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Sunday, May 1, 2016

Flu outbreak continues to plague the region

Tuesday, March 3, 2009

Influenza AH1 strain is currently one of the most common types of flu virus being seen across the U.S. this season, says Pam Bogue with Buena Vista County Public Health. This year it has hit some regions of Iowa particularly hard, especially a 17 county region including BV County. The influenza outbreak was considered regional earlier in the winter, but Bogue says Iowa is among 24 states now listed as having "widespread" influenza rates, with diagnoses primarily in school age and college age individuals. Flu in Iowa typically peaks in mid-February, but this year new cases are still coming in March. Bogue says that diagnoses should start to dwindle by the time springlike weather nears.

For infants, the elderly and those with reduced immune systems, flu can be more than uncomfortable. About 36,000 people in the United States die from influenza every year, and more than 200,000 are hospitalized.

Researchers from the Centers for Disease Control and Prevention recently announced that 98 percent of the flu samples that had been sent in for AH1 strain of Influenza A were showing resistance to TamiFlu - a medication given to treat flu symptoms and prevent further infection.

"An annual vaccination is the best way to prevent it," Bogue says. Keeping hands washed also helps keep people healthy.

Wendi Coheley, Clinic Manager at Trimark Family Clinic in Storm Lake says in late January and early February the clinic saw at least 10 to 12 patients, primarily children, coming in with positive diagnoses with influenza.

"This is not a huge number but the flu vaccine was pretty good to cover flu this year," she says.

About 15 patients have had confirmed cases of Respiratory Syncytial Virus (RSV), which is common in infants and young children. The number of RSV and flu patients they see coming in is now starting to dwindle, Coheley says.

Jeannie Schwarzkopf, nurse at Storm Lake High School who also goes over the North and West Elementary, says in the last several weeks she's been seeing on average of about 10 students a day in her office at the high school with primarily upper respiratory symptoms. Schwarzkopf says some have also come in complaining of tiredness, headaches and body aches.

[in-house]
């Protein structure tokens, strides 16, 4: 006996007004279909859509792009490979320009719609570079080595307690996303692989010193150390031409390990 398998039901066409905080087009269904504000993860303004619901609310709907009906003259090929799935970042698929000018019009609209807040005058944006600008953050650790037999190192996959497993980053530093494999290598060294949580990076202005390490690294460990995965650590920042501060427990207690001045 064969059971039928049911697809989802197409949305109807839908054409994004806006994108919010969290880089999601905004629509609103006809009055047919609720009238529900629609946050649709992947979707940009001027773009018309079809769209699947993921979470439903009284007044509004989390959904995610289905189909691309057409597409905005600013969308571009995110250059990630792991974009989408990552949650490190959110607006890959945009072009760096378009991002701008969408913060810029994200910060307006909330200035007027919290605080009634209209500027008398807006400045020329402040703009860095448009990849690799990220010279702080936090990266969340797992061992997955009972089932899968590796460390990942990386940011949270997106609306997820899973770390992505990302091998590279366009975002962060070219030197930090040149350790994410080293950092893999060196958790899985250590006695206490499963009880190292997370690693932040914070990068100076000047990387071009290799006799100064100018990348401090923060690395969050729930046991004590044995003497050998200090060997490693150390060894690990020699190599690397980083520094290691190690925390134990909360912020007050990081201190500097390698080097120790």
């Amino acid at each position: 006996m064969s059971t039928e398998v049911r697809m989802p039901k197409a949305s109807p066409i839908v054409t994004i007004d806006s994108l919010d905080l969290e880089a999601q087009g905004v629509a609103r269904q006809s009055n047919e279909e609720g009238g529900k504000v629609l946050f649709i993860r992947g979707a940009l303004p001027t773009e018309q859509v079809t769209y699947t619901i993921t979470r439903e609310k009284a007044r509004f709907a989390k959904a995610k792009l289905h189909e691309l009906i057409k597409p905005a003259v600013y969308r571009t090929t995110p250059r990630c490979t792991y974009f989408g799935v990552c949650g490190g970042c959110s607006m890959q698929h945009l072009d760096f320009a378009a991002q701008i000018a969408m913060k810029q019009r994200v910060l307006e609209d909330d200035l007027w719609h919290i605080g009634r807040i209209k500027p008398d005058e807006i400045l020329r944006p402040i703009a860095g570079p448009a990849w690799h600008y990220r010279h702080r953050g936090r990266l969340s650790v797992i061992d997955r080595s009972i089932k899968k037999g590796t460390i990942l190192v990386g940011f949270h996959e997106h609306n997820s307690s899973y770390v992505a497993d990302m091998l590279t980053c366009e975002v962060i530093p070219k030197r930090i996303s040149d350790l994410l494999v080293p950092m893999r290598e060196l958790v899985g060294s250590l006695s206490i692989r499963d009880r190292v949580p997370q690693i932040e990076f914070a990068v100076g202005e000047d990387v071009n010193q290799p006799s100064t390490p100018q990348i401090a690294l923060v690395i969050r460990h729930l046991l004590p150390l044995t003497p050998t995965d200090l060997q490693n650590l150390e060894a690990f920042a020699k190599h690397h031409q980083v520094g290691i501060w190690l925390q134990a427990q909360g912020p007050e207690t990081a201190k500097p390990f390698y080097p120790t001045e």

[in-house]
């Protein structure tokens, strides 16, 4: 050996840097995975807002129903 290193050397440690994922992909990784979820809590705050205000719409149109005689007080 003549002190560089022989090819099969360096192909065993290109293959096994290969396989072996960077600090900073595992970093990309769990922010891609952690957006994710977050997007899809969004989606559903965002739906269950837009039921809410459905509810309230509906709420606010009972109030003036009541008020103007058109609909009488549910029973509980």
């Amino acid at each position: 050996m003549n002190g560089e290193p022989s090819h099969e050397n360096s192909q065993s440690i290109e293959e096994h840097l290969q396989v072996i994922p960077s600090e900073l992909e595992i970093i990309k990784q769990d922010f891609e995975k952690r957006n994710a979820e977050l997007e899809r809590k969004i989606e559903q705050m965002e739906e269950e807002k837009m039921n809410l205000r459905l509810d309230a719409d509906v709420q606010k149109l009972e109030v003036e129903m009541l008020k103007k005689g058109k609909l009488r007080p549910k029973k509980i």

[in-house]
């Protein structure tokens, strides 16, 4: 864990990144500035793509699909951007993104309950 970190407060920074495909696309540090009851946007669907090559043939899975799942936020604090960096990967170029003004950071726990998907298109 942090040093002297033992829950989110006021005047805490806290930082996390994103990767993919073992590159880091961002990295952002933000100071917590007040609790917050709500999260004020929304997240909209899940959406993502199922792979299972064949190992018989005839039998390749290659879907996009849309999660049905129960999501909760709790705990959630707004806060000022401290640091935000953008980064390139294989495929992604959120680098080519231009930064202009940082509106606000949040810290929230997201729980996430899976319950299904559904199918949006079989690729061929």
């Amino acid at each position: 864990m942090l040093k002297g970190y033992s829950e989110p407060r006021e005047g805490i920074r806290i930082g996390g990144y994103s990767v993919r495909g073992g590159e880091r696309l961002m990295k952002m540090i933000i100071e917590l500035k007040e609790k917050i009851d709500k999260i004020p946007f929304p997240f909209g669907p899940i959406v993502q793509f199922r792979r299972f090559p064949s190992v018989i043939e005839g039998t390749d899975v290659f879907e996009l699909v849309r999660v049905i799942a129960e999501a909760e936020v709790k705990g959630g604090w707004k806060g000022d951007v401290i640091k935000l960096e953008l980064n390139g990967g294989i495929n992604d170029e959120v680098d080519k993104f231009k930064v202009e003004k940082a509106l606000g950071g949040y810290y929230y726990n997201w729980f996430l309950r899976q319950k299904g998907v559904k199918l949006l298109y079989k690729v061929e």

Schwarzkopf says often students sent home will typically return within a day or two, however, may spike a fever again after returning. Schwarzkopf says although it's important to get the students healthy again and prevent others from getting sick, it's their goal to keep the students who feel well enough in school, as long as they don't have a fever, diarrhea or are vomiting. "Sometimes we all may not feel 100 percent but we still do it (work, go to school)," says Schwarzkopf.

Sandy Wells, SL middle school nurse who also visits East and South Elementary says they've seen plenty of illness, typically upper respiratory symptoms as well but says they haven't seen anything too alarming. "They (absenses) haven't been real out of line just yet," she says. Wells says when 10 percent of the student population is absent is when they have to report numbers to the State. However, Wells and Schwarzkopf says numbers have stayed below that mark so far this season.

Alta School nurse Brenda Halverson says she began seeing more students in February than she saw in the months of December and January and says students were coming in with respiratory symtoms and symptoms that were longer lasting than usual this season. Halverson said although they did see some intestinal symptoms in students, more of the cases seen were respiratory.

Health officials say symptoms of cold and flu viruses and pneumonia can often be confused.

Coheley says those with a flu virus will come down with a fever and will experience extreme tiredness. Bogue adds other symtoms may include a headache, aches and pains which can become severe, fatique and weakness, chills and chest discomfort. Unlike a cold symptoms of the flu can come on within a matter of hours whereas cold symtoms tend to be more gradual.

Bogue says a fever and headache is less common with a cold but individuals might experience slight body aches. Coheley says instead of feeling extreme tiredness those suffering with a cold will typically will just feel a little more run down than usual. A sore throat, cough and runny nose is also associated with the common cold.

Pneumonia often occurs after the cold or flu and resembles both illnesses. It requires a physician visit to obtain proper treatment. Pneumonia may start with a cough (dry or productive depending on which organism is infecting you) but may include shaking chills, high fever, sweating, chest pain, muscle pain, and fatigue. You may become short of breath. Pneumonia is especially dangerous for patients who are elderly, who are undergoing chemotherapy, who are taking steroids or other medications that suppress the immune system, or who are suffering from alcoholism or an injury.

Winter months may also see an increase in gastroenteritis or the "stomach flu," and strep throat. Illnesses spread rapidly, as people are generally confined to closed indoor spaces.

Coheley says it's important for individuals to remember to get an adequate amount of sleep every night, wash hands regularly, drink plenty of water and avoid close contact with those who are sick if possible. Coheley says there are over the counter medicines and cough supressents that can help ease flu symtoms however recommends seeing a doctor if a fever progresses. Covering your mouth when you cough and properly disposing of used tissue also help prevent spreading illness.

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